By DAMIAN J. TROISE and ALEX VEIGA, AP Business Writers
A broad decline on Wall Street reversed two days of gains for stocks on Wednesday, as Treasury yields rose to multi-year highs, tempting traders with higher returns on relatively low-risk investments.
The pullback came as investors reviewed a combination of quarterly reports from various companies. Netflix and United Airlines rose sharply after publishing their quarterly results, while others, including Abbott Laboratories and M&T Bank, sank.
Major indices rose at first, but their gains quickly faded. The S&P 500 fell 0.7%, the Dow Jones Industrial Average fell 0.3% and the Nasdaq Composite ended down 0.9%. Small companies fell more than the rest of the market, sending the Russell 2000 Index down 1.7%.
The stock was coming off two days of gains, but trading has been rocky throughout.
“Today was interesting in the sense that it was almost a reality check for the market,” said Quincy Krosby, chief equity strategist at LPL Financial. “Not only were yields higher, but the dollar was much stronger today, and that’s a recipe for market difficulties.”
The 10-year Treasury yield, which influences mortgage rates, rose to 4.13%, its highest level since June 2008. It was at 4.02% Tuesday night. The two-year Treasury yield, which tends to track expectations of future Federal Reserve actions, rose to 4.54% from 4.43%.
A sharp move in the three-month Treasury may have helped put traders in a selling mood. The yield briefly hit 4.01% before falling back to 3.98%. If the three-month Treasury yield exceeds the 10-year Treasury yield, known as inversion, it would be a strong warning that the economy could be headed for a recession.
“The three-month (Treasury) investment takes a while, but it’s getting closer and closer to the 10-year investment,” Krosby said.
The S&P 500 fell 24.82 points to 3,695.16. The Dow lost 99.99 points to close at 30,423.81. The Nasdaq fell 91.89 points to 10,680.51. The Russell 2000 dropped 30.20 points to 1,725.76.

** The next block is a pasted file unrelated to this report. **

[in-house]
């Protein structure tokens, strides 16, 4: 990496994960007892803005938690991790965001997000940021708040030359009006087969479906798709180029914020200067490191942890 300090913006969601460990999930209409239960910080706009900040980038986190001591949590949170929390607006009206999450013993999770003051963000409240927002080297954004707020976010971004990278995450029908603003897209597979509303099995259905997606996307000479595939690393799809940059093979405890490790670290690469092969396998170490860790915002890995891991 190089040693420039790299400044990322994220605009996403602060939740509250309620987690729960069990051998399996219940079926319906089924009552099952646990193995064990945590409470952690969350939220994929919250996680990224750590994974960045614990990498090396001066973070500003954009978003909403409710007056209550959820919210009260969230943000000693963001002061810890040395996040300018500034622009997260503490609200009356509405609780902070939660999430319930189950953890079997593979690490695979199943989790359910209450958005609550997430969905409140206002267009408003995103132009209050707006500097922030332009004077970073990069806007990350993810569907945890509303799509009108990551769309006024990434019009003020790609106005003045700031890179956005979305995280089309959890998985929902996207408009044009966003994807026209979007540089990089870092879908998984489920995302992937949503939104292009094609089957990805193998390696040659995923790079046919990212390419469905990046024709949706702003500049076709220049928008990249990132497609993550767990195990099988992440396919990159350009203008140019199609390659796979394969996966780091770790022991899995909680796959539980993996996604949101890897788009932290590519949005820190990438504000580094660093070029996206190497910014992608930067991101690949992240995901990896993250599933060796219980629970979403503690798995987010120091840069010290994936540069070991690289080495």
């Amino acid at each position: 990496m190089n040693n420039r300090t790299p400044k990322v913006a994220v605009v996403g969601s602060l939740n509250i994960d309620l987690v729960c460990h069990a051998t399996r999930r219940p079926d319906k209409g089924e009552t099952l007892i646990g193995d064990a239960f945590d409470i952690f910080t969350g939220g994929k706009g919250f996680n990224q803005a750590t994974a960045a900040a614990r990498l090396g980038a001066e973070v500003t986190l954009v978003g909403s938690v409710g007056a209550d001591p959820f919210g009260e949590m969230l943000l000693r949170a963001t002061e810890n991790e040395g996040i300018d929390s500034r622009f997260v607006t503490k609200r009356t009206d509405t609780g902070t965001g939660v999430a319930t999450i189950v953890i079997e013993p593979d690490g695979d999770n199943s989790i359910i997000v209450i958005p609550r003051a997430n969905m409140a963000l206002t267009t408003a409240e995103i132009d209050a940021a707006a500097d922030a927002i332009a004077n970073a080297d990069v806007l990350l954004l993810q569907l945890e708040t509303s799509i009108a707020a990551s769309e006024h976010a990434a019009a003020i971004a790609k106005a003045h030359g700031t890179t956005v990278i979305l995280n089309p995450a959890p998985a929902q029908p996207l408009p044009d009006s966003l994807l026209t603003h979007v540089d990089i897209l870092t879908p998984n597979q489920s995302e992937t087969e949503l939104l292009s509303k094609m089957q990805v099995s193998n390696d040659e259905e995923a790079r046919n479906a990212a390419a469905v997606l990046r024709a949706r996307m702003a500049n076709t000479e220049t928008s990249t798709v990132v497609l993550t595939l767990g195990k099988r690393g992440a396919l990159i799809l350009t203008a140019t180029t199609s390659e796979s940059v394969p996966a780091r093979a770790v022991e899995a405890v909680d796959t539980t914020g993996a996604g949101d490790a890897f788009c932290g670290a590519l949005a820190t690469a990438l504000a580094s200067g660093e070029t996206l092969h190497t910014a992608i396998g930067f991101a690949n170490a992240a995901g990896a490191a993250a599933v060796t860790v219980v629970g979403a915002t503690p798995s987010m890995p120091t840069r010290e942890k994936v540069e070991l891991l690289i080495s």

Home builders and other companies related to the housing industry fell on Wednesday after a report showed new home construction declined more than expected in September. Homebuilder Lennar fell 6% and home improvement retailer Lowe’s fell 4.8%.
US crude prices rose 3.3%, giving energy stocks a boost. Exxon Mobil rose 3%. The White House plans to announce another release of oil from the US strategic reserve.
Investors have focused on the latest round of corporate earnings this week. The latest results are being watched closely for clues about how companies are dealing with the highest inflation in four decades and how they intend to operate through the rest of the year and into 2023.
Netflix soared 13.1% after the company said it gained 2.4 million subscribers during the July-September period, a recovery from a loss of 1.2 million customers during the first half of the year.
United Airlines rose 5% after reporting strong third-quarter financial results. American Airlines will report its results on Thursday.
Housewares giant Procter & Gamble rose 0.9% after also reporting strong financial results. He joined a growing list of companies, including Hasbro and Johnson & Johnson, warning investors about a strong US dollar dragging down earnings. A strong dollar decreases the value of foreign sales after converting the currency. The US currency is now worth more than one euro for the first time in 20 years.
The dollar has strengthened against currencies around the world as inflation and recession concerns prompt investors to seek out relatively stable investments. Central governments and banks around the world are dealing with stubbornly high inflation. British food prices rose at the fastest pace since 1980 last month, pushing inflation back to a 40-year high.
The United States faces its own potential recession as high prices for everything from food to clothing barely budge and the Federal Reserve raises interest rates to temper inflation.
The Federal Reserve’s rate hikes are intended to make lending more difficult and slow economic growth in an effort to control inflation. The strategy risks stalling the already slowing US economy and triggering a recession.
“That’s the chicken game going on,” said Steve Chiavarone, senior portfolio manager at Federated Hermes. “The Fed can only restore price stability if it damages demand, that is, causes a recession.”
Joe McDonald and Matt Ott contributed to this report.
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